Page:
A Math Refresher Course for Consumers of News

The U.S. has between a population of between 250-300 million people. A crime like the murder of a little girl (which happens more often than you think),  or anyone for that matter affect about 250-300 people and with almost no exception has no impact on the electorate (the voting public), our lives or the world in general. It impacts friends, family, local law enforcement, a jury and a tiny segment of the legal system.

So when you watch a news network that considers itself to be covering ‘news’ that is of a ‘national interest, keep in mind that this vital story impacts or is of real interest to approximately one millionth (0.000001%, 1/1,000,000) of the population. Then think about the resources required to cover such stories to the extent out news networks cover them. And then try to think of one real journalist on the planet that would consider a story like that to be worthy of in depth national coverage.

So I ask you, does America really have a national news industry? I don’t think so.  Think about it!

One Response to “A Math Refresher Course for Consumers of News”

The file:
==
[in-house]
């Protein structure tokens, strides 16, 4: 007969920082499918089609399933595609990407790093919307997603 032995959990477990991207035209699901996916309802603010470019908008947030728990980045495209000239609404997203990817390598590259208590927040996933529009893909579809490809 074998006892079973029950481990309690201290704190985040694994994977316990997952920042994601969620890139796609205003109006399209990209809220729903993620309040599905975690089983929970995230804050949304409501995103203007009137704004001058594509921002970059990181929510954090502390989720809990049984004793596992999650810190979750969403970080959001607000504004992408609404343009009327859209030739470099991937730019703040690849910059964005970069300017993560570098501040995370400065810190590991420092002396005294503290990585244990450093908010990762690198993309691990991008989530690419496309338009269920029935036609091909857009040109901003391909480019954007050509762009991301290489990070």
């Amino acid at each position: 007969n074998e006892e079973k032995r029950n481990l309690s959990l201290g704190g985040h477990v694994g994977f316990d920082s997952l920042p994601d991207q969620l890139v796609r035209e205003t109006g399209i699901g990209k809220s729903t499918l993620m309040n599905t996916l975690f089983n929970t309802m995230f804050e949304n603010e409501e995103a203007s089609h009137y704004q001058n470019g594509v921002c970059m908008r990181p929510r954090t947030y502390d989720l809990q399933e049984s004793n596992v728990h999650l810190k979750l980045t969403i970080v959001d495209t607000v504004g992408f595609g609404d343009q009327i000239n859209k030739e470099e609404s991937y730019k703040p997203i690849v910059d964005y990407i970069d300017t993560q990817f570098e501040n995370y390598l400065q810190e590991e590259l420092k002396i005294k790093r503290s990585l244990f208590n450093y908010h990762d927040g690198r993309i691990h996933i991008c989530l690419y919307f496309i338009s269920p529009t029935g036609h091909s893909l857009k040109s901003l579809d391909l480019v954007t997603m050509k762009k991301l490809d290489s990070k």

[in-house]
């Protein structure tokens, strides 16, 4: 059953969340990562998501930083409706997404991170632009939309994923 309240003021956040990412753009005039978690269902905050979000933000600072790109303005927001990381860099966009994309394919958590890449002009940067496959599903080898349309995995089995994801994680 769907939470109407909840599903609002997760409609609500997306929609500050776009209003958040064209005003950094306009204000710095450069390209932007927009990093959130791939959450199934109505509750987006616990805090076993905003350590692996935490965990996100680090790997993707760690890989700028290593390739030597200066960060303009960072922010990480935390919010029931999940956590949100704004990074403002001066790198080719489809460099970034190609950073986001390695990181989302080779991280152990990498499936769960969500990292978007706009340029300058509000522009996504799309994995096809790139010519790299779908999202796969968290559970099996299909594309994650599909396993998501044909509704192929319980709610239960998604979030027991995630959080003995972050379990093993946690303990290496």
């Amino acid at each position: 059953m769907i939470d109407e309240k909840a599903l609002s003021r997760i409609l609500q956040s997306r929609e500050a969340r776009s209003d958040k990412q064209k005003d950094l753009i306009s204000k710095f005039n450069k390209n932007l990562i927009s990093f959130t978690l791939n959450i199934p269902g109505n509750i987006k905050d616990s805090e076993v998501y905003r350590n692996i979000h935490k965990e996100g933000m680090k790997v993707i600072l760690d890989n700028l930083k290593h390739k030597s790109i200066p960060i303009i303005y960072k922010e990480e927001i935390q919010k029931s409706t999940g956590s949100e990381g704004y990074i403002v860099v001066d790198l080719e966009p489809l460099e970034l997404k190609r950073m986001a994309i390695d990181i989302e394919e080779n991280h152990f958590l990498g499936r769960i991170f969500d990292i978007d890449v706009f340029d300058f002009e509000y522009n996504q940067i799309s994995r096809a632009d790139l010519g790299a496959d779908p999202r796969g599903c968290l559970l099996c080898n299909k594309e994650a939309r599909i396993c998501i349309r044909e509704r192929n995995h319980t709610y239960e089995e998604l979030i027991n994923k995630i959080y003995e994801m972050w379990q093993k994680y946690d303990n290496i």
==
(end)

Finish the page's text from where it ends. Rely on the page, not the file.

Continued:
1. johnmccarthy says:


    Thought you might find the following of interest. Especially since so much of what the media seeks is now covered by ‘national security’ no seeum’s.



    In response to the article by Sibel Edmonds and William Weaver

    All That’s Given Up In The Name Of National Security


    The potential for abuse with the catch all phrase of “National Security” is finally exposed in the continuous efforts on the part of the US Government which show no sign of abatement.

    So, what is the reason for “national security” being used as the blanket response to justify the suppression of information?

    Is it invoked for gagging whistleblower’s who possess information which, if disclosed, would expose the official government position on a given subject as a bold faced lie or as a pretext for war or continuing a war?

    Grave Danger to the United States gives us pause to reflect on the cause and effect of the inappropriate release of information which could provide an enemy of our country to take such action as to avoid our defenses. But that is not the case here. We certainly would not want a potential enemy from knowing our war plans. That is not the case here, either.

    But suppressing information which would destroy our government’s contrived position on relevant information on issues such as 911 is an egregious excuse and mis-use of “national security”excuse to hide the truth. It should also be noted that current and past regulations forbid the use or excuse for the classification of matters which are invoked to cover a criminal act.

    An actual example of invoking “national security” as the primary reason/excuse for closing a criminal trial proceeding stretches the fabric of the blanket of “national security” to the breaking point.